1. Not finding help here? Sign up for a free 30min tutor trial with Chegg Tutors
    Dismiss Notice
Dismiss Notice
Join Physics Forums Today!
The friendliest, high quality science and math community on the planet! Everyone who loves science is here!

Derivative of an Integral

  1. Oct 18, 2011 #1
    1. The problem statement, all variables and given/known data
    Find the derivative of the function
    [itex]F(x) = \int^0_{x^2-1}\frac{sin(t+1)}{t+1}dt[/itex]


    2. Relevant equations



    3. The attempt at a solution
    [itex]F'(x) = -\frac{sin(x^2)}{x^2}[/itex]

    I'm just learning this and unsure if this is correct. It seems too easy?
     
  2. jcsd
  3. Oct 18, 2011 #2

    Mark44

    Staff: Mentor

    Right. It's not as easy as you are making it. You need to use the chain rule.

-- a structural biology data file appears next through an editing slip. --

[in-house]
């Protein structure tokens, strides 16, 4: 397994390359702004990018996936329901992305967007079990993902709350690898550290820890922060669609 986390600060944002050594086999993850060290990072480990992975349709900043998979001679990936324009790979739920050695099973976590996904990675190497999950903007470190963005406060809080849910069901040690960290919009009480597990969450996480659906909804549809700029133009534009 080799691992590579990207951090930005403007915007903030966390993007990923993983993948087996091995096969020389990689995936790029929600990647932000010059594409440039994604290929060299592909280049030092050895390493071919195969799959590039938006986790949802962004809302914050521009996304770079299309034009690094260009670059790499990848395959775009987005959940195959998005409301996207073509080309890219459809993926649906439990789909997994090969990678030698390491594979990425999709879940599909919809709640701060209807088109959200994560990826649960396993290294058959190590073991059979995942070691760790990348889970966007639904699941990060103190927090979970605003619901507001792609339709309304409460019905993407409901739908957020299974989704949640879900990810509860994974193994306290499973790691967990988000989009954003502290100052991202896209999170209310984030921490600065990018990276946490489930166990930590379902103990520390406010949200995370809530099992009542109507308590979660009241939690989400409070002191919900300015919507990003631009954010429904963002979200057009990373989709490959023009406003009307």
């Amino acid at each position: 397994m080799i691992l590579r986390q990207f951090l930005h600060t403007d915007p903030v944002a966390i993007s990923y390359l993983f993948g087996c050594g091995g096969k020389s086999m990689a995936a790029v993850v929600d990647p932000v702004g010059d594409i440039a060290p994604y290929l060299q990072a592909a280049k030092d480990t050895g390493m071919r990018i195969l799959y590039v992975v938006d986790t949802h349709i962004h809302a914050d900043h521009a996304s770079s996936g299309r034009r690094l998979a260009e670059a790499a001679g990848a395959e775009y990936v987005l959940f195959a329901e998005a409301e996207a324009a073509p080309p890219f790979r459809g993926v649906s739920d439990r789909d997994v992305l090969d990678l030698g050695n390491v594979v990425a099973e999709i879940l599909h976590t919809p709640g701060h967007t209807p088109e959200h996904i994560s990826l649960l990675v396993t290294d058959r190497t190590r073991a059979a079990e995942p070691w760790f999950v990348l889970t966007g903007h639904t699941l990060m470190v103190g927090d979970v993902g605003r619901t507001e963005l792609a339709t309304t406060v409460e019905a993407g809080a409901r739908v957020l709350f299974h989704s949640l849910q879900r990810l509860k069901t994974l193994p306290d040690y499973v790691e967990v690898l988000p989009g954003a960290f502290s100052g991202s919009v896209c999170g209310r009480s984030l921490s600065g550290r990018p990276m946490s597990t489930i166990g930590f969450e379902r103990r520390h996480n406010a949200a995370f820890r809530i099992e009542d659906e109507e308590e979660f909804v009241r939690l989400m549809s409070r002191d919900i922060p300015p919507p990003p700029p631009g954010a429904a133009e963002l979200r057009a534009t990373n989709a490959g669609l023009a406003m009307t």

[tex]F(x) = \int^0_{x^2-1}\frac{sin(t+1)}{t+1}dt = -\int_0^{x^2-1}\frac{sin(t+1)}{t+1}dt [/tex]

    The Fundamental Theorem of Calculus says that, if
    [tex]F(x) = \int_0^x f(t)dt [/tex]
    then F'(x) = f(x)

    Notice however, that one of your integration limits is not x, but is instead a function of x.

    [tex]\frac{d}{dx}\int_0^{u} f(t)dt = \frac{d}{du}\int_0^u f(t)dt \cdot \frac{du}{dx}[/tex]

    Now the integral matches the form in the FTC.
     
  4. Oct 18, 2011 #3
    So the answer would be,

    [itex]-\frac{sin(x^2)}{x^2} \cdot 2x[/itex]

    Is this now correct?
     
  5. Oct 18, 2011 #4

    SammyS

    User Avatar
    Staff Emeritus
    Science Advisor
    Homework Helper
    Gold Member

    \cdot for center dot.
     
  6. Oct 18, 2011 #5

    Mark44

    Staff: Mentor

    Looks good, but can be simplified a bit.
     
Know someone interested in this topic? Share this thread via Reddit, Google+, Twitter, or Facebook




Similar Discussions: Derivative of an Integral
Loading...